Resources

A multi-source collection of readings, tools, videos, and webinars to help you understand and implement Zero Suicide.

Displaying 16 - 24 of 24
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This guide from the National Institute for Health and Clinical Excellence aims to improve patient care by giving practical advice on how to encourage healthcare professionals and managers to change their practice in line with the latest guidance.

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Chassin , M. R., & Loeb, J. M. (2013). High‐reliability health care: Getting there from here. Milbank Quarterly, 91(3), 459–490.

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NPSG.15.01.01 calls for the identification of individuals at risk for suicide. There are three elements of performance for this goal; they can be found on page four of this PDF. Frequently asked questions about NPSG.15.01.01 can be found at http://www.jointcommission.org/standards_information/jcfaqdetails.aspx?S....

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This Joint Commission Sentinel Event Alert discusses risk and contributing factors for suicide in the health care environment, as well as risk reduction strategies for medical/surgical and emergency department settings.

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This Joint Commission Sentinel Event Alert discusses root causes of inpatient suicide deaths and recommended risk reduction strategies.

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The Joint Commission Center for Transforming Healthcare works with hospitals and health care systems that are committed to being high-reliability organizations and reaching zero on many key health outcomes, including hand washing, surgical site infection, and wrong-side surgery.

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The Way Forward report, authored by the Suicide Attempt Survivors Task Force of the National Action Alliance for Suicide Prevention, provides recommendations based on evidence-based practices which incorporate personal lived experience of recovery and resilience.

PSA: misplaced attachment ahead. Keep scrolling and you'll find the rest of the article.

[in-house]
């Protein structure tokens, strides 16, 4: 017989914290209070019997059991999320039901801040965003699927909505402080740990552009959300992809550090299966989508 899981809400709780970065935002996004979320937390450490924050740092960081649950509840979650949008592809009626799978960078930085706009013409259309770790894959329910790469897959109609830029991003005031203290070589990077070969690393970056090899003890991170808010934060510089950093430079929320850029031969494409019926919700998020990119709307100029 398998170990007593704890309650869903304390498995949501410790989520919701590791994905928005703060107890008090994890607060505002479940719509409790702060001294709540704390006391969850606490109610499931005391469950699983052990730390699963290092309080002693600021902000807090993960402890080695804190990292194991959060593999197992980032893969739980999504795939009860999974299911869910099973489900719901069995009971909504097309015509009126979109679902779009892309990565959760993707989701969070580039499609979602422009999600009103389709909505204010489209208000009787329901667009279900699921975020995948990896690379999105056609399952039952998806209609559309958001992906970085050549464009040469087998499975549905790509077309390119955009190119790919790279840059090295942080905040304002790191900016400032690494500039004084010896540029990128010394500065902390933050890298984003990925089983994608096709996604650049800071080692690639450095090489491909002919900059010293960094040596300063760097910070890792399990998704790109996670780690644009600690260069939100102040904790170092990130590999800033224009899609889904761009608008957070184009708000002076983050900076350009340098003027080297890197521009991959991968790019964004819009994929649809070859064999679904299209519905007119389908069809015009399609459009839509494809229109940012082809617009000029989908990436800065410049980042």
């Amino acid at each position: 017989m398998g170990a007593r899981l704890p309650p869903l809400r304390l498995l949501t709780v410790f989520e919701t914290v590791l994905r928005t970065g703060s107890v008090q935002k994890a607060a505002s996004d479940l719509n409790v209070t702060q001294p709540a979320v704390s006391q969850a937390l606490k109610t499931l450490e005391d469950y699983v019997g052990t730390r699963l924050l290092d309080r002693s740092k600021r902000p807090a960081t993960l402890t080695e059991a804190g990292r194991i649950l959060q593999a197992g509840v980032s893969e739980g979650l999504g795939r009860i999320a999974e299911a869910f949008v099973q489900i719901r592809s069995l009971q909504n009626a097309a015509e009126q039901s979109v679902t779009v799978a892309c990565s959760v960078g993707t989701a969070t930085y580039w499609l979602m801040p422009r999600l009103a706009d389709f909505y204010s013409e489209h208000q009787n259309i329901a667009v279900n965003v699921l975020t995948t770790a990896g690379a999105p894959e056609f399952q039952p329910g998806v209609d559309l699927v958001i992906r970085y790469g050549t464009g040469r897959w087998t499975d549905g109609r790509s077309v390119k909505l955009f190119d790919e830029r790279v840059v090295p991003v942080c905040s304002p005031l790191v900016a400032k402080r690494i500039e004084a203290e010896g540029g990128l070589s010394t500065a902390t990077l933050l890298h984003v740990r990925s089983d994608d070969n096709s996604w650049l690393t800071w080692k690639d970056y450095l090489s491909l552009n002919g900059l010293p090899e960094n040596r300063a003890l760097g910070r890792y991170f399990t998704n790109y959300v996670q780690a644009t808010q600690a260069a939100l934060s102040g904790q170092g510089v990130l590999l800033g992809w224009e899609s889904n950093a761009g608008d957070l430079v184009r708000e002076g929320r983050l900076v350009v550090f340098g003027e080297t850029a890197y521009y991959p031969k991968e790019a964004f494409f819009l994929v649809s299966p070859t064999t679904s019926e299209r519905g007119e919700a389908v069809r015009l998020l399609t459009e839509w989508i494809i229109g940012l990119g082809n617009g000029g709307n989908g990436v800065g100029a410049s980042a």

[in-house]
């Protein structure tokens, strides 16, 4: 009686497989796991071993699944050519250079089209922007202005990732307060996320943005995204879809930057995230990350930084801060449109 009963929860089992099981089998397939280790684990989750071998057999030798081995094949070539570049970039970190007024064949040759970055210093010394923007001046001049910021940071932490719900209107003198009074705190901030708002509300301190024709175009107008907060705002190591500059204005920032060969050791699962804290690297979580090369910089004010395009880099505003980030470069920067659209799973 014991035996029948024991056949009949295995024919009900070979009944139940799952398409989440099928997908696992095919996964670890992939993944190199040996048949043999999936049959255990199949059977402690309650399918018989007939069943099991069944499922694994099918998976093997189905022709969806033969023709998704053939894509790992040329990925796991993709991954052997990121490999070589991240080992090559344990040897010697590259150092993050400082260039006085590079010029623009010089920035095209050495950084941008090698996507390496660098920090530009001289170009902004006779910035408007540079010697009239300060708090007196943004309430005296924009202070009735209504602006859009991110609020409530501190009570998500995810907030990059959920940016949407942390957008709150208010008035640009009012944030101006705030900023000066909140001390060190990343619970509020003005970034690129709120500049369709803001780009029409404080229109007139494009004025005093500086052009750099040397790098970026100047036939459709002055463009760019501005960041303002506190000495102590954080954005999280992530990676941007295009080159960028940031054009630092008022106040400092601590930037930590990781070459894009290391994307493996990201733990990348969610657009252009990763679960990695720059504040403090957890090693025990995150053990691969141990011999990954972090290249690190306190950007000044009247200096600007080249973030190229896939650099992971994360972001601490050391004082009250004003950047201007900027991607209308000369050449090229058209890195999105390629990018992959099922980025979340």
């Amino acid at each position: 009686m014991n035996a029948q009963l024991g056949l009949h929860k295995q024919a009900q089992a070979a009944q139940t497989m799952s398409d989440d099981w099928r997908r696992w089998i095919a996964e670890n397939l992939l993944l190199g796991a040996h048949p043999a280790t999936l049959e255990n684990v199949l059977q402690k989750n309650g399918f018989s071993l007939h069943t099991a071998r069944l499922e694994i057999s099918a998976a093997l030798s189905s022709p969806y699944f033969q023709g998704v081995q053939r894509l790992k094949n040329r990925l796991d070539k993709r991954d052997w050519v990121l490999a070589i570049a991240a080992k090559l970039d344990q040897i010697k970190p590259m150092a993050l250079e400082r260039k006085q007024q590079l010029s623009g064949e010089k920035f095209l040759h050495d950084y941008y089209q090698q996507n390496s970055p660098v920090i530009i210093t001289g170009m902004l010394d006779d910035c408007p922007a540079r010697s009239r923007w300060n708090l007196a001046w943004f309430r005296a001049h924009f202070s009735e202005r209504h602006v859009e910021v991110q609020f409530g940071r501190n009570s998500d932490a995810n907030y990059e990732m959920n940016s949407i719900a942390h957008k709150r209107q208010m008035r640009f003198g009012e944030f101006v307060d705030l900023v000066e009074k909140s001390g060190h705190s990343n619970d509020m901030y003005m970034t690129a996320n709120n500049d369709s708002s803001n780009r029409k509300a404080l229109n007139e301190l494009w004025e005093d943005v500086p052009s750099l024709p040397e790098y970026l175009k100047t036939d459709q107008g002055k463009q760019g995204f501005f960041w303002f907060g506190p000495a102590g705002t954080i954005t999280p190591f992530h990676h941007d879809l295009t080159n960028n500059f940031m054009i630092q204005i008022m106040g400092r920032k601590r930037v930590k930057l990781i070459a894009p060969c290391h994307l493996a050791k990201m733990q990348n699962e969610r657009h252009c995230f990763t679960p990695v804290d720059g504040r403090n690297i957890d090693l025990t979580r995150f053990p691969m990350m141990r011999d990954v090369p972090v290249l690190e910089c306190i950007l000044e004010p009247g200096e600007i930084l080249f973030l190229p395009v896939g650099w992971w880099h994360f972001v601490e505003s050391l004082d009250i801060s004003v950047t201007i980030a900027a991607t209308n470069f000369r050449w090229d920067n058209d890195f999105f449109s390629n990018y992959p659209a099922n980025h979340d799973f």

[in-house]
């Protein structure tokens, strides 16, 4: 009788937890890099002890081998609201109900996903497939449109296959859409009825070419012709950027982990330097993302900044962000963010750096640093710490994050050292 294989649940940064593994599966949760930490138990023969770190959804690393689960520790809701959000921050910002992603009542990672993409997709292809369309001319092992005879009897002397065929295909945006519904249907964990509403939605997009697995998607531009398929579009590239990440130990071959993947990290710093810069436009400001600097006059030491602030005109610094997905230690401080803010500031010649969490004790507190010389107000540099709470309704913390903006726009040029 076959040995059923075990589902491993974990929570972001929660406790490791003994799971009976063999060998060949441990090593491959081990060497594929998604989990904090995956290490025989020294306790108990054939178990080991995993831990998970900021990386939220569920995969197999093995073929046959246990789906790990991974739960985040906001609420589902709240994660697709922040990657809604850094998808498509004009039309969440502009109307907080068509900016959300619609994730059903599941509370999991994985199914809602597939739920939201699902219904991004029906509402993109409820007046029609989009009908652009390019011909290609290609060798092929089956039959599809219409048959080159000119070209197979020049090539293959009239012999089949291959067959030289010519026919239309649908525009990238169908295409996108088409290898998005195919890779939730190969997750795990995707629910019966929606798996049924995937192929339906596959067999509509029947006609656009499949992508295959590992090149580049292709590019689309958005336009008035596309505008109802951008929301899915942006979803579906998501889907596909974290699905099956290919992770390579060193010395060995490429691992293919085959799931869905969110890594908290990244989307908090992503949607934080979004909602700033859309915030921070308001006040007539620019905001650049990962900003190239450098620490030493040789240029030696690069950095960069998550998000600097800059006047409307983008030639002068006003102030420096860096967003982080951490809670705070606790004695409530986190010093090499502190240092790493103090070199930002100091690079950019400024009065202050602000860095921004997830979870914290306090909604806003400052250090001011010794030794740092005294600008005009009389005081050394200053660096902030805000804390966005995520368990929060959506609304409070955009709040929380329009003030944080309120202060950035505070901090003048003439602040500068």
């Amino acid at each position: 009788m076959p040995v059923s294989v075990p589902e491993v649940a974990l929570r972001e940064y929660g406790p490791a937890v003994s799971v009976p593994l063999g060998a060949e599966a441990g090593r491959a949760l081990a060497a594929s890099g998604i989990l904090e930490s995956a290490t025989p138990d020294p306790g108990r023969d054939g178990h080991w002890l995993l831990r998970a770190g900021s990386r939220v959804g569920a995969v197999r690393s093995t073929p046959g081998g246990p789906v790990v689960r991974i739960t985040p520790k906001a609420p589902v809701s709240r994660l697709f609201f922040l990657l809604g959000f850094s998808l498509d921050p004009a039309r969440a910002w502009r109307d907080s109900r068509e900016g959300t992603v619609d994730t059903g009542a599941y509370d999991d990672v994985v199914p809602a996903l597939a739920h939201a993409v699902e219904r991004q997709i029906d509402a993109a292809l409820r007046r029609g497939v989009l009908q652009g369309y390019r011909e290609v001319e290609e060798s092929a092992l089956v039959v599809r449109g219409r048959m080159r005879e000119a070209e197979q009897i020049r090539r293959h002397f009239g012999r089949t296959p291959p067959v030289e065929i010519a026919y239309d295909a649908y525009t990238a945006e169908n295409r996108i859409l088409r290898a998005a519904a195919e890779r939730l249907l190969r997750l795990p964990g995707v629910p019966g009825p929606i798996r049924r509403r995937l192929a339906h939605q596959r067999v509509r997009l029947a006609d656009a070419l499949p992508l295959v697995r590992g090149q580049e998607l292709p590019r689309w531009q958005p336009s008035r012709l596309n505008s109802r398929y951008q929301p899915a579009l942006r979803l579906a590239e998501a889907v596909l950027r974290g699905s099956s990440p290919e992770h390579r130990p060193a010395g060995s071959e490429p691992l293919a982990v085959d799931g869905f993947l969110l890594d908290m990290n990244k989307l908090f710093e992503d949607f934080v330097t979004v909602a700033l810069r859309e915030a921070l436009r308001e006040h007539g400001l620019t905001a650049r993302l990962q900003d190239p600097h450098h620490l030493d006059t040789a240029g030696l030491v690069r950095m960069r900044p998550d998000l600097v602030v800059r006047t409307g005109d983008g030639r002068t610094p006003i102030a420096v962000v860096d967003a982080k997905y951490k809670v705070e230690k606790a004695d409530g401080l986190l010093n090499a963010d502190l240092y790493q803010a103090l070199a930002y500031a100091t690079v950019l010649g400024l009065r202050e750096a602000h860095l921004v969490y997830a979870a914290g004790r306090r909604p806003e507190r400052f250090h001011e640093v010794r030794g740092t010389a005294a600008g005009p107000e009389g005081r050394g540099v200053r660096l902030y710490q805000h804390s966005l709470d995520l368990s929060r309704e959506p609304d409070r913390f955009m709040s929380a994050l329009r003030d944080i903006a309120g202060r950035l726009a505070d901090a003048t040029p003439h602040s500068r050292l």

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May, E. L. (2013). The Power of zero: Steps toward high reliability healthcare. Healthcare Executive, 28(2), 16.

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The Suicide Care in Systems Framework report, authored by the Clinical Care and Intervention Task Force of the National Action Alliance for Suicide Prevention, laid the groundwork for Zero Suicide. It outlines three critical factors common to initiatives that have reduced suicide attempts, deaths, and the costs associated with unnecessary hospital and emergency department care.

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SPRC and the National Action Alliance for Suicide Prevention are able to make this web site available thanks to support from Universal Health Services (UHS) and the Substance Abuse and Mental Health Services Administration (SAMHSA), U.S. Department of Health and Human Services (DHHS) (grant 1 U79 SM0559945).

No official endorsement by SAMHSA, DHHS, or UHS for the information on this web site is intended or should be inferred.